Jump to content

  • Log In with Google      Sign In   
  • Create Account

We're offering banner ads on our site from just $5!

1. Details HERE. 2. GDNet+ Subscriptions HERE. 3. Ad upload HERE.


A mathematician-turned-programmer needs resources. Help pls?


Old topic!
Guest, the last post of this topic is over 60 days old and at this point you may not reply in this topic. If you wish to continue this conversation start a new topic.

  • You cannot reply to this topic
7 replies to this topic

#1 sirsuripu   Members   -  Reputation: 114

Like
0Likes
Like

Posted 26 November 2012 - 08:33 PM

HELLO EVERYBODY.

I'm sirsuripu, a new guy here on the forums. I'm a freshman in college with a strong background in mathematics (it is my major after all) and a strong love for games, and it has always been a dream of mine to put both of these passions to work in developing my own games, as a hobby or perhaps as something even more. That being said it is strange (and unfortunate in retrospect) that I was not introduced to the wonderful world of computer programming until just recently; indeed, no one in my family has ever programmed a line, and my high school's curricula did not offer any more than a class in Visual Basic! Nonetheless for the past year I have been rigorously exploring my first language, C++, with the aid of a book concentrated on its applications to game programming, but I don't think I am doing nearly as much as I should to learn about programming, the apical discipline of all mathematics and logic. So on that note, I need some help.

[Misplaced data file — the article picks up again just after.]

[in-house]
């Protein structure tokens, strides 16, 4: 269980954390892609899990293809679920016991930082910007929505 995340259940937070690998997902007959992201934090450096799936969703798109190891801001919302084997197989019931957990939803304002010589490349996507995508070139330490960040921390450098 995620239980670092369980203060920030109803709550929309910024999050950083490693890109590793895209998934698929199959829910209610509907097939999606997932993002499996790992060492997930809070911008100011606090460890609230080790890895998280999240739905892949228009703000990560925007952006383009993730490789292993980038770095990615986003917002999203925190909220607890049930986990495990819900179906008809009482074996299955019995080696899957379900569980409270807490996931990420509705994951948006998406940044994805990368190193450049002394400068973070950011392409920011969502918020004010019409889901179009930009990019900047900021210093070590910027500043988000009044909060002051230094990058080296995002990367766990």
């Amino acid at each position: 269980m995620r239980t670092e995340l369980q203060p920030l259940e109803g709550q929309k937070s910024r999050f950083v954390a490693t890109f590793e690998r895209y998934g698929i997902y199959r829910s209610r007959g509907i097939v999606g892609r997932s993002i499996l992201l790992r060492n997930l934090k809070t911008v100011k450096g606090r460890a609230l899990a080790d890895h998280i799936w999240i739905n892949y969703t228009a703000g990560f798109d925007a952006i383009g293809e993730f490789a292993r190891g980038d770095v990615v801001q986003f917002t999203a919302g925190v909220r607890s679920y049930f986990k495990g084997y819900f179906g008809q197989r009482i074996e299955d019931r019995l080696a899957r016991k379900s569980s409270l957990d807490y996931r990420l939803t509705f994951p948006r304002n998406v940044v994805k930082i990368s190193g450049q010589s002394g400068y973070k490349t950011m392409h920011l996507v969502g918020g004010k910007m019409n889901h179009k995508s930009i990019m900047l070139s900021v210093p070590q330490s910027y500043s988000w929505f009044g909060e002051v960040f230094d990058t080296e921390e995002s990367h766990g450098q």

Upon reading some of what the forums have to offer, I have come to an understanding that programming is not a mere past-time, but a demanding discipline, deserving of more than my current investments of concentration. So, I'm afraid that if I want to take this shit seriously, and apply my mathematical talents finally to something worthwhile, it's about time I picked up the pace! My request for anyone kind enough to read this ridiculously superfluous prologue: I need some resources. I need blogs, web articles, tutorials, book/magazine suggestions, and anything else you think would help a beginner broaden his horizons in an appropriate way. Any advice on how to proceed from my current, fundamental knowledge of C++ to a stage at which I could develop something like Pong or Tetris would be a great contribution too! It doesn't even have to be game or C++ - oriented. I just want to have as much at my disposal as I can to immerse myself in the subject as much as possible on a daily basis. Any links or advice would be greatly appreciated, and I thank you in advance! See y'all on the forums! : { )